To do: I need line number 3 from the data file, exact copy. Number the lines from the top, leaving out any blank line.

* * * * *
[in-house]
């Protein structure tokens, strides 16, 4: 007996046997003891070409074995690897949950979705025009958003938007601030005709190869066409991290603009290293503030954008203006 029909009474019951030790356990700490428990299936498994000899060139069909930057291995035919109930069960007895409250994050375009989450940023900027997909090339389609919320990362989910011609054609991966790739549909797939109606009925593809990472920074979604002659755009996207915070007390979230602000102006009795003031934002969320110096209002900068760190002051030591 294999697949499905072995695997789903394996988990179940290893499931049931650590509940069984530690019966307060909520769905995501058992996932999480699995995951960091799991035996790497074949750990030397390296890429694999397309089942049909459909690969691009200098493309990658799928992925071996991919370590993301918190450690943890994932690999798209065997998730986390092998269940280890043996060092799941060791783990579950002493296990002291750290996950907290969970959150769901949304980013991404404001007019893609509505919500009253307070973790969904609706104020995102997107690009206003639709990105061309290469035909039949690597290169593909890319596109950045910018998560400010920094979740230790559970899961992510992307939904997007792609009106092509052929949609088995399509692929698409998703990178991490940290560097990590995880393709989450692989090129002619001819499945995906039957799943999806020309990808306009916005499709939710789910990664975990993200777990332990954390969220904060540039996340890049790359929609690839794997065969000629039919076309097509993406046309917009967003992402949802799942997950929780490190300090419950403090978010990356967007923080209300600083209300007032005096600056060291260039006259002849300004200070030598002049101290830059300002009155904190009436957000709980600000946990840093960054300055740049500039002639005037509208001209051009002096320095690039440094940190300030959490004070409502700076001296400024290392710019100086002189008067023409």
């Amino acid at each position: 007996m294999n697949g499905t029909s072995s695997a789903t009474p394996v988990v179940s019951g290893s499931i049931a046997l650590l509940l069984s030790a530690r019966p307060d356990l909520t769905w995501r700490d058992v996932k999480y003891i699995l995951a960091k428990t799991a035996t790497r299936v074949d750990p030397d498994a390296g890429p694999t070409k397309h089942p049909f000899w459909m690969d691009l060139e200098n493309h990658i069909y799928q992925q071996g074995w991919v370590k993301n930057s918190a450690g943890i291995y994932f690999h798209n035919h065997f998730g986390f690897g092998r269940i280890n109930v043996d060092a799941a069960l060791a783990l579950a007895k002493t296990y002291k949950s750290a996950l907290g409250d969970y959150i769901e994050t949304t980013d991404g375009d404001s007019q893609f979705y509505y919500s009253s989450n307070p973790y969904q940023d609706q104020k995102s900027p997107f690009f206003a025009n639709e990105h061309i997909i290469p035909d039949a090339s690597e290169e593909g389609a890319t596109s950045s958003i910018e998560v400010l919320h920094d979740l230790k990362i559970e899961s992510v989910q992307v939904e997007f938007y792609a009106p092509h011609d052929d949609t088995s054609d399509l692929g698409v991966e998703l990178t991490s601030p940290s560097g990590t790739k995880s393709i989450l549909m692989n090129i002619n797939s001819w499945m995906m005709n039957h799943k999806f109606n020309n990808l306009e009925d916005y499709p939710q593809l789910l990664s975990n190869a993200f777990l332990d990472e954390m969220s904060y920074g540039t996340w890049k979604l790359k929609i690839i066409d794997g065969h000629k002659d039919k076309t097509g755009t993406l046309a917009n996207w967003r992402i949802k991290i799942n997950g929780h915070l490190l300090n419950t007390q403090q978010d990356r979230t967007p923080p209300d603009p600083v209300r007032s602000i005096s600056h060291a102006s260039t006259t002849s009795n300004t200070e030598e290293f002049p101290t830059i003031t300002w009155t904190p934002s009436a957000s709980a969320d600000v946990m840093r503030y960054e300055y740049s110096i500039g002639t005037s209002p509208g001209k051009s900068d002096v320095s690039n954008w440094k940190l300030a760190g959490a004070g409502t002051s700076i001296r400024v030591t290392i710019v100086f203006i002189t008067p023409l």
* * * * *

């Amino acid at each position: 007996m294999n697949g499905t029909s072995s695997a789903t009474p394996v988990v179940s019951g290893s499931i049931a046997l650590l509940l069984s030790a530690r019966p307060d356990l909520t769905w995501r700490d058992v996932k999480y003891i699995l995951a960091k428990t799991a035996t790497r299936v074949d750990p030397d498994a390296g890429p694999t070409k397309h089942p049909f000899w459909m690969d691009l060139e200098n493309h990658i069909y799928q992925q071996g074995w991919v370590k993301n930057s918190a450690g943890i291995y994932f690999h798209n035919h065997f998730g986390f690897g092998r269940i280890n109930v043996d060092a799941a069960l060791a783990l579950a007895k002493t296990y002291k949950s750290a996950l907290g409250d969970y959150i769901e994050t949304t980013d991404g375009d404001s007019q893609f979705y509505y919500s009253s989450n307070p973790y969904q940023d609706q104020k995102s900027p997107f690009f206003a025009n639709e990105h061309i997909i290469p035909d039949a090339s690597e290169e593909g389609a890319t596109s950045s958003i910018e998560v400010l919320h920094d979740l230790k990362i559970e899961s992510v989910q992307v939904e997007f938007y792609a009106p092509h011609d052929d949609t088995s054609d399509l692929g698409v991966e998703l990178t991490s601030p940290s560097g990590t790739k995880s393709i989450l549909m692989n090129i002619n797939s001819w499945m995906m005709n039957h799943k999806f109606n020309n990808l306009e009925d916005y499709p939710q593809l789910l990664s975990n190869a993200f777990l332990d990472e954390m969220s904060y920074g540039t996340w890049k979604l790359k929609i690839i066409d794997g065969h000629k002659d039919k076309t097509g755009t993406l046309a917009n996207w967003r992402i949802k991290i799942n997950g929780h915070l490190l300090n419950t007390q403090q978010d990356r979230t967007p923080p209300d603009p600083v209300r007032s602000i005096s600056h060291a102006s260039t006259t002849s009795n300004t200070e030598e290293f002049p101290t830059i003031t300002w009155t904190p934002s009436a957000s709980a969320d600000v946990m840093r503030y960054e300055y740049s110096i500039g002639t005037s209002p509208g001209k051009s900068d002096v320095s690039n954008w440094k940190l300030a760190g959490a004070g409502t002051s700076i001296r400024v030591t290392i710019v100086f203006i002189t008067p023409l």